The U.S. National Security Agency's (NSA) annual Cyber Defense Exercise determines which of the five U.S. military service academies can create computer networks that can best withstand cyberthreats.
The exercise mirrors the military's broader strategy of staying ahead of the curve in cyber operations, and motivates cadets to test their computer skills against their peers.
"This is the Army-Navy game for our electrical engineering and computer science departments...this is our chance to beat the other service academies," says Army cadet Jason DeCoursey.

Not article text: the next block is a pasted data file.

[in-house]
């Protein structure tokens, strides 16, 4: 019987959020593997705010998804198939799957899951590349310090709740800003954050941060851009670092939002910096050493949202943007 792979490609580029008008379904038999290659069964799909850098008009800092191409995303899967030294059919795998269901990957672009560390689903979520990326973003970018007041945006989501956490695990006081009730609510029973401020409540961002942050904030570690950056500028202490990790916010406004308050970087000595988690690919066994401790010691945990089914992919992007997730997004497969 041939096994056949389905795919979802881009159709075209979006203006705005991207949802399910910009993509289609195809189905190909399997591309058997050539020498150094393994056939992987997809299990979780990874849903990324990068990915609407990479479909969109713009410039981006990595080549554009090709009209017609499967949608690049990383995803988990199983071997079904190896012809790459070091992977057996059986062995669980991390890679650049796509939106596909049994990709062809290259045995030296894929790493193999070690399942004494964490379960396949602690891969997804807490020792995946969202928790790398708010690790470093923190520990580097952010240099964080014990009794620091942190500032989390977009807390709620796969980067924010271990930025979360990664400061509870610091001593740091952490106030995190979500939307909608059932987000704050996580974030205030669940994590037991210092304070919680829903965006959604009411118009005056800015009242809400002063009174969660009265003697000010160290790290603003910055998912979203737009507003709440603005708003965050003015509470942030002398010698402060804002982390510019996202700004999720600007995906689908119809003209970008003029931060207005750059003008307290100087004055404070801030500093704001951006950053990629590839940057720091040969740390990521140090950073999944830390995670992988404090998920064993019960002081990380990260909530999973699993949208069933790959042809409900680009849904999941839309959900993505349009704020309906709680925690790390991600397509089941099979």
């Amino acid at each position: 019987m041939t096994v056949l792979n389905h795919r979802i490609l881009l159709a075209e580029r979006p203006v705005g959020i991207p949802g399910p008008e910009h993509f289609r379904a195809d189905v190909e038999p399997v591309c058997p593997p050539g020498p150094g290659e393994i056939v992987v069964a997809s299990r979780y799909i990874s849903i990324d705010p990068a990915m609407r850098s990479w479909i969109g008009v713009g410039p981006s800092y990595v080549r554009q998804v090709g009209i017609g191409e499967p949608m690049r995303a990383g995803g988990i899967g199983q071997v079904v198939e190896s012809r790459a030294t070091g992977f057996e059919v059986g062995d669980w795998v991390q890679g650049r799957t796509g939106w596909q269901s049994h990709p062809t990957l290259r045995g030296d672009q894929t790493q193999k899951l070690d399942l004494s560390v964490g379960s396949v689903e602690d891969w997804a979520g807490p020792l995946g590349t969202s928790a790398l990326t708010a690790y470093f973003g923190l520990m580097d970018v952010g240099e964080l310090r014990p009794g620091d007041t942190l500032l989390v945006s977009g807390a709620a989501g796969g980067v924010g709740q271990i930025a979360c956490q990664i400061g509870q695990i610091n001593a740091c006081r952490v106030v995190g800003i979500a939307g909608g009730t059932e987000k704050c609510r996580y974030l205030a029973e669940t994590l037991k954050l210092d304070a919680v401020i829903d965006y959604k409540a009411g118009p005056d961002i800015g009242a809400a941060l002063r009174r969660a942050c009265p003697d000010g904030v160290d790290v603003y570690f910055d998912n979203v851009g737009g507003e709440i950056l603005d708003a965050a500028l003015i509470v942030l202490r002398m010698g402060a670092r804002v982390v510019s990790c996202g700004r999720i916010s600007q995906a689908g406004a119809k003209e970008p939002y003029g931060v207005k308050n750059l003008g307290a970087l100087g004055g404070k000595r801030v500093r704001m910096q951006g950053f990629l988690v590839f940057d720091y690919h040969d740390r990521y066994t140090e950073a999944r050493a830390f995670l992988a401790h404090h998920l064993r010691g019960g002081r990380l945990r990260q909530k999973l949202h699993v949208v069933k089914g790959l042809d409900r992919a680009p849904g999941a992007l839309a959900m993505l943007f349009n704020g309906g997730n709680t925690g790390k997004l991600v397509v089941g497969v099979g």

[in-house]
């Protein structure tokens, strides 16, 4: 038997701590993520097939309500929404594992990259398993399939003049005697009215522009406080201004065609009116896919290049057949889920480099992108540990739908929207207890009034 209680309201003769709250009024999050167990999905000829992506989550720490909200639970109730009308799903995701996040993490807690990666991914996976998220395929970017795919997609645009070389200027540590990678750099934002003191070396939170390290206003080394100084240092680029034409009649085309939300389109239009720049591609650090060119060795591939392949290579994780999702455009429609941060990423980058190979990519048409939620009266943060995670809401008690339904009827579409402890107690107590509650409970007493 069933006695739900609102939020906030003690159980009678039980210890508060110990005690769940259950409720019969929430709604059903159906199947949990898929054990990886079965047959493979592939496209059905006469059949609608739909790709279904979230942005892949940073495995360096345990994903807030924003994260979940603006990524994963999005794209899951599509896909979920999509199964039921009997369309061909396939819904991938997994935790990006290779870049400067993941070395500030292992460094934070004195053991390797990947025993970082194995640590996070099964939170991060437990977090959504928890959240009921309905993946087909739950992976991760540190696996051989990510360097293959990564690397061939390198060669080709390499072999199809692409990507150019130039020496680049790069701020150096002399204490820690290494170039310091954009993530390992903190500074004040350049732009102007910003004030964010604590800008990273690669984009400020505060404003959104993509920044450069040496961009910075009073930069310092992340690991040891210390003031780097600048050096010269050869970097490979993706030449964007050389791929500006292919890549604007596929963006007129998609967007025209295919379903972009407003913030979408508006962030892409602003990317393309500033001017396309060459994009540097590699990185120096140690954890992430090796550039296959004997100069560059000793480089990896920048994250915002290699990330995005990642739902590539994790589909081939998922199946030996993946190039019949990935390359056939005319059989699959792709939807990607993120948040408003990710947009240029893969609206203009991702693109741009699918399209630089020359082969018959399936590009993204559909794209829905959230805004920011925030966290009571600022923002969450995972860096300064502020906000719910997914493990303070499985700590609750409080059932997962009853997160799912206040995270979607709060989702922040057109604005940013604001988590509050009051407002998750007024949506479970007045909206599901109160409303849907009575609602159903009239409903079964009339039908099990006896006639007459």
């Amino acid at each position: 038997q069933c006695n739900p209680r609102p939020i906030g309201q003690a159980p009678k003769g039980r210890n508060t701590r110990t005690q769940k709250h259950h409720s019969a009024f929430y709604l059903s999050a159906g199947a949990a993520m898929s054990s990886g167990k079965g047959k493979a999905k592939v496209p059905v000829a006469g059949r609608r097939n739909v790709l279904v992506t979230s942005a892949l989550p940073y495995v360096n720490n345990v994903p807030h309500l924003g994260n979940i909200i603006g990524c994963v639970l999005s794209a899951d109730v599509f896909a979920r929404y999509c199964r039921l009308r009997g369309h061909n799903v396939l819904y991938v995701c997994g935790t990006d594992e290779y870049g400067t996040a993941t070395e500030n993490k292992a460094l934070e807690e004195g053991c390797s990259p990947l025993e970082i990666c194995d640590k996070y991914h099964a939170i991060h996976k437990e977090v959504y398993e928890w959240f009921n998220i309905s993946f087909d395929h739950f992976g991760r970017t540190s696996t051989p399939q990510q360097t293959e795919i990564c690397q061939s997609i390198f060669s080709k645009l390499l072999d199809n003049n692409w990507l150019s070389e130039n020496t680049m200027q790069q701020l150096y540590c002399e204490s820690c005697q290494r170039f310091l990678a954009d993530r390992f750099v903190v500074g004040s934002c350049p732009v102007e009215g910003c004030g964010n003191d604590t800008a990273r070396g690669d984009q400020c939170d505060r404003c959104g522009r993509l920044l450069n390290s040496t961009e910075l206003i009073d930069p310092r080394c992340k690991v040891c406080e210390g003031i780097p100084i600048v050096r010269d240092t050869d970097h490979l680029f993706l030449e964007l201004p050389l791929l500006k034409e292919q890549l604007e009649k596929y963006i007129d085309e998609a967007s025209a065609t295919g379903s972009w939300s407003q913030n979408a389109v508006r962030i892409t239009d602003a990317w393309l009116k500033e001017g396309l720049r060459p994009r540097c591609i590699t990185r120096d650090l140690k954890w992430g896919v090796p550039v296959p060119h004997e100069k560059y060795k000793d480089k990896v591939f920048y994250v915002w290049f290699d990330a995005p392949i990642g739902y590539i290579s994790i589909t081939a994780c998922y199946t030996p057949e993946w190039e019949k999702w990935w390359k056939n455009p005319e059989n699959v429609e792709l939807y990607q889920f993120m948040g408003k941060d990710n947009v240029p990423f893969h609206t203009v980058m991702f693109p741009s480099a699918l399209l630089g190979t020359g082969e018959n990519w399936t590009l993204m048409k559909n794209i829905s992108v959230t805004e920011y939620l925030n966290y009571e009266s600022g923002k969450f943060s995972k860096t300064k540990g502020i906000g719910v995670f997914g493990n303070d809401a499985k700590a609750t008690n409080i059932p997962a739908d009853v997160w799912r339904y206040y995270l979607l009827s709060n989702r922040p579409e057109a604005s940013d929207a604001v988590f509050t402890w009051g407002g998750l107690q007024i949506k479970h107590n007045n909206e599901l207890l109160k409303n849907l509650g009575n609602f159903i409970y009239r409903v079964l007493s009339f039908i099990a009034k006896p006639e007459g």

The exercise is essentially a high-tech game of capture the flag in which the NSA team attempts to capture "tokens" embedded in the academies' networks. The academies for the Army, Navy, Air Force, Coast Guard, and Merchant Marines compete against each other, and the one that does the best job fending off the barrage of cyberattacks is declared the winner.
The contest helps train cadets who want to specialize in cyber operations, a part of the military that is increasing in importance. For example, the new Army Cyber Institute aims to become a national resource for research, education, and advice on cyberdefense and operations.
From Associated Press
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